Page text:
Framing grant proposals is at the heart of attaining and maintaining NIH grant support.  It is used to not only prepare an imminent grant proposal, but also as a means to evaluate the potential for future proposals and required expertise, specialized reagents and equipment, and preliminary experiments.  

What is Framing?  Framing is the strategic planning and the strategic writing of a grant proposal.  Reorganizing and editing a grant proposal into a readable and visually attractive grant application is part of framing, but it does not embrace the process required to really get a grant funded.  Framing is so much more.  Indeed, it should be an ongoing activity - necessary for sustainability of grant funding.  If you struggle with writing a grant proposal, stare at your computer screen trying to arrive at the next sentence and are frustrated with what you have written -  it is almost certainly due to lack of a frame for your grant.  

When you take the time to carefully frame your proposal, you will find that the writing process is easy –
 if not even enjoyable.   It will also get you your grant awards.

The key to attaining a fundable grant proposal lies within the ability to weave the interests, knowledge, expertise, credibility and resources of the principle investigator into an innovative and clear project of great interest to grant proposal reviewers. 

  • The first step is to develop the strategic plan for the proposal – basically, the scientific story that will resonate best with the reviewers. Like a maze, each step in developing the strategic plan of a grant proposal requires strategic decisions to be made.  Do I turn right, or left?  Do I zig or zag?  It is a matter of finding the path that will generate the best end message for the reviewer.  Most scientists that I have worked with do not know the questions to ask, let alone the correct answers.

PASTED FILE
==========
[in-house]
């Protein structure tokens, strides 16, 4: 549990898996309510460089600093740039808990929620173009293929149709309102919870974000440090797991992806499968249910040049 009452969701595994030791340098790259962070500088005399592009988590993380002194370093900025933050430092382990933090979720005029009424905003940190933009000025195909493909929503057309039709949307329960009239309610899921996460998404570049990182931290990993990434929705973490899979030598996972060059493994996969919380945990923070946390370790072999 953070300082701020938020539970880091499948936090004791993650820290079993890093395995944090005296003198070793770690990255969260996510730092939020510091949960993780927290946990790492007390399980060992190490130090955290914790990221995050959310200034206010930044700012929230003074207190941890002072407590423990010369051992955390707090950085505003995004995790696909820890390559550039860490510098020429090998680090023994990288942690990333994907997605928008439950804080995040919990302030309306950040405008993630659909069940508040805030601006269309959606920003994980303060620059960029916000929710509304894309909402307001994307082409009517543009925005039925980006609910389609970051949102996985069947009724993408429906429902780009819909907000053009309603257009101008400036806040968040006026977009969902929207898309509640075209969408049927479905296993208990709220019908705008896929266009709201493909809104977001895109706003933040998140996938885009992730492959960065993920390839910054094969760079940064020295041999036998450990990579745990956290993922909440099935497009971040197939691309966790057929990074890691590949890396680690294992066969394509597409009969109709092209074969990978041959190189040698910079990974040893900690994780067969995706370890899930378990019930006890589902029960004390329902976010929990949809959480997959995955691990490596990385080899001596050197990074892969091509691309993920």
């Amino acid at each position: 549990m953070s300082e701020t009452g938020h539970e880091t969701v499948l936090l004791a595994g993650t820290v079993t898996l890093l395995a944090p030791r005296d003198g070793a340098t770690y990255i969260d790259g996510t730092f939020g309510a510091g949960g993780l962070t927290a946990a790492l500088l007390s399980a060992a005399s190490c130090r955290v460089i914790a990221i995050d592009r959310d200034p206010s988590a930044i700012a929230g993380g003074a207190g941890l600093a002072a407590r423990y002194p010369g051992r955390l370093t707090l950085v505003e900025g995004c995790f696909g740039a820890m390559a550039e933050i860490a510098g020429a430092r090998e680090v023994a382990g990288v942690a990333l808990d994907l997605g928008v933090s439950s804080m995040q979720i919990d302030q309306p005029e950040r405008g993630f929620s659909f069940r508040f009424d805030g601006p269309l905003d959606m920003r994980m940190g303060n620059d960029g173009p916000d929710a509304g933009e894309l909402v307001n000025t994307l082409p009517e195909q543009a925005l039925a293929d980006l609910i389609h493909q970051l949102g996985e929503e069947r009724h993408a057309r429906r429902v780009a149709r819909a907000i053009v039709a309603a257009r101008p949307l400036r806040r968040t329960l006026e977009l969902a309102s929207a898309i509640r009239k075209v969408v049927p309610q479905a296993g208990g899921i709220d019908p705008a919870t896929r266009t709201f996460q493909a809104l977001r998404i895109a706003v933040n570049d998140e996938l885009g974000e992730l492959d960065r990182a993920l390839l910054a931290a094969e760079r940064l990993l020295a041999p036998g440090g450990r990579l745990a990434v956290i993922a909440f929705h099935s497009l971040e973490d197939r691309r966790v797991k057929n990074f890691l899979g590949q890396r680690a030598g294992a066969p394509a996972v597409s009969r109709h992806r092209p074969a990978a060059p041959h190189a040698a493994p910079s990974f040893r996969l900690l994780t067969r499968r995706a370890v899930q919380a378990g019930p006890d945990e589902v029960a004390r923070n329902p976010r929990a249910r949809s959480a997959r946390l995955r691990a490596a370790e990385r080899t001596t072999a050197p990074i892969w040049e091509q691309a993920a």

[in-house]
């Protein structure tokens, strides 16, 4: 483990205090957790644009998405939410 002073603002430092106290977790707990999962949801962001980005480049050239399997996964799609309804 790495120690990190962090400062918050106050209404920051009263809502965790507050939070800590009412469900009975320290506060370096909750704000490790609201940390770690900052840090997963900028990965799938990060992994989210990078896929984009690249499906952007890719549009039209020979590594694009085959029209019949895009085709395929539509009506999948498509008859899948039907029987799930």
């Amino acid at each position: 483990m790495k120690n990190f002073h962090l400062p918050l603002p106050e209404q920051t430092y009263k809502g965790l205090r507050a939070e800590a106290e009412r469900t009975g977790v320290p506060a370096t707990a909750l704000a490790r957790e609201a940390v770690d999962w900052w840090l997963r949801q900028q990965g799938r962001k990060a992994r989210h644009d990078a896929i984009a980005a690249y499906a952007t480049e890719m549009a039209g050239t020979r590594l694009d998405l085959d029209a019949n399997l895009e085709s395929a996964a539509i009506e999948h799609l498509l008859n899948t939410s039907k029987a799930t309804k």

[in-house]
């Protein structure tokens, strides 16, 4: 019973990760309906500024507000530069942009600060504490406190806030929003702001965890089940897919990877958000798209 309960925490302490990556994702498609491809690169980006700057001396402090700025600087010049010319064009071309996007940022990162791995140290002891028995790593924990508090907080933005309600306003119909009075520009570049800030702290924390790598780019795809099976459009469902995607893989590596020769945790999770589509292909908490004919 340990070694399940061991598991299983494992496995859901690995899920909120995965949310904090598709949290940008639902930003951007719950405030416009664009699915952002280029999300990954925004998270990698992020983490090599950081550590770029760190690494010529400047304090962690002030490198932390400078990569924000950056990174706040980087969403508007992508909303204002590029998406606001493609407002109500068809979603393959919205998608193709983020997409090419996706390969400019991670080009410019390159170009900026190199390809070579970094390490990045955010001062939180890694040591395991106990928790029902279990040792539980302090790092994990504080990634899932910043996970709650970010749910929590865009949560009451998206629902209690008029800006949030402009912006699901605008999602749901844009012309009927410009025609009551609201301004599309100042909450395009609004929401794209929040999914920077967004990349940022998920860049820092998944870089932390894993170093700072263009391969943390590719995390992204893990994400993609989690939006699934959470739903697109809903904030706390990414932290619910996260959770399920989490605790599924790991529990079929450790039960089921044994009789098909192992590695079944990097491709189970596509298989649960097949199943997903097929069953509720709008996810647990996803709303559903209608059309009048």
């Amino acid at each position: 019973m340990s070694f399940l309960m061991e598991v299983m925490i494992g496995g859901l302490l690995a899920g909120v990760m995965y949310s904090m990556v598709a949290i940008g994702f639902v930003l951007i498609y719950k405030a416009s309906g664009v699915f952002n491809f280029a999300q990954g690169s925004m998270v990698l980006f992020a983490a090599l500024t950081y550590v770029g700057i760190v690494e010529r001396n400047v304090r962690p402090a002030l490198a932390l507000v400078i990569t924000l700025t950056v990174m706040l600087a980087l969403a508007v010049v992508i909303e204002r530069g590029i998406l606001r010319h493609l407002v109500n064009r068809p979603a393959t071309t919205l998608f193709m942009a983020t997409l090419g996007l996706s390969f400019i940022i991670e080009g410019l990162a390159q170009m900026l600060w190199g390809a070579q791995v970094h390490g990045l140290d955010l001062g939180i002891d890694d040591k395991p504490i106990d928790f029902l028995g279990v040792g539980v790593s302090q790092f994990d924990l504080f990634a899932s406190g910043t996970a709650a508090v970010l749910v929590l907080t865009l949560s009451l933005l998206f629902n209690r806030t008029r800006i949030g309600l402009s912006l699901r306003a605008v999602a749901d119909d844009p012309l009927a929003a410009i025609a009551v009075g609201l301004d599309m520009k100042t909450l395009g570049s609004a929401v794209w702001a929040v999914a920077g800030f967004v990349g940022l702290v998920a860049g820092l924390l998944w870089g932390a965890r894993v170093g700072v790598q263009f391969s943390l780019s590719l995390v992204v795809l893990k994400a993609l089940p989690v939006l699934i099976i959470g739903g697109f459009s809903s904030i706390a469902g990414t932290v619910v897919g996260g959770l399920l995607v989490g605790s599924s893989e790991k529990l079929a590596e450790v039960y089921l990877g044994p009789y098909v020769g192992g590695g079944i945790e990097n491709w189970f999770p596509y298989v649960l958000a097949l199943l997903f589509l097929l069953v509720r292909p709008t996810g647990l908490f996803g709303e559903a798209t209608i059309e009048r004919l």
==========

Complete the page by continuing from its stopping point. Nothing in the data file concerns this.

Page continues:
• The second step is communicating that plan to the reviewers by putting the strategic plan onto paper (or should I say onto the computer screen). The communication must provide clarity, it must keep them from straying, and it must be an exciting journey for the reviewer. 
The net result of framing a grant proposal is the message that will be received by the reviewers.
That end message is ultimately what determines your Overall Impact score.

Strategic Planning.  Strategic planning is most often associated with businesses – large and small.  In the short term, it is essential for businesses to know what customers want to purchase and how to use current assets and resources (its competitive advantage) to meet product or service needs.  In the long term, it is essential for businesses to anticipate future product and service needs and to adjust assets and resources so that it remains competitive.  To do so, businesses rely upon extensive market research – and you should too. 

A research laboratory is no different than any other business: it produces products or services (the outcomes of research projects) and must compete for the customer’s money.  In this case the end “customer” is NIH and the competition is all of the other laboratories wanting their piece of the NIH grant budget.  In this role, NIH will establish priorities for what it wants to fund – through mechanisms such as Program Announcements and Requests for Applications.  Program Announcements represent a broad solicitation while Requests for Applications represent specific solicitations to solve problems important to awarding components of NIH.  Parent Announcements are also used – where there is no specific solicitation of the application.  Instead, the applicant generates an idea that is programmatically relevant.  For all of these funding mechanisms, NIH relies upon the research community to find innovative means to solve problems and it relies upon reviewers to make funding recommendations.  Program Officers take those recommendations into consideration, but must also balance awards so that the priorities of the program are met.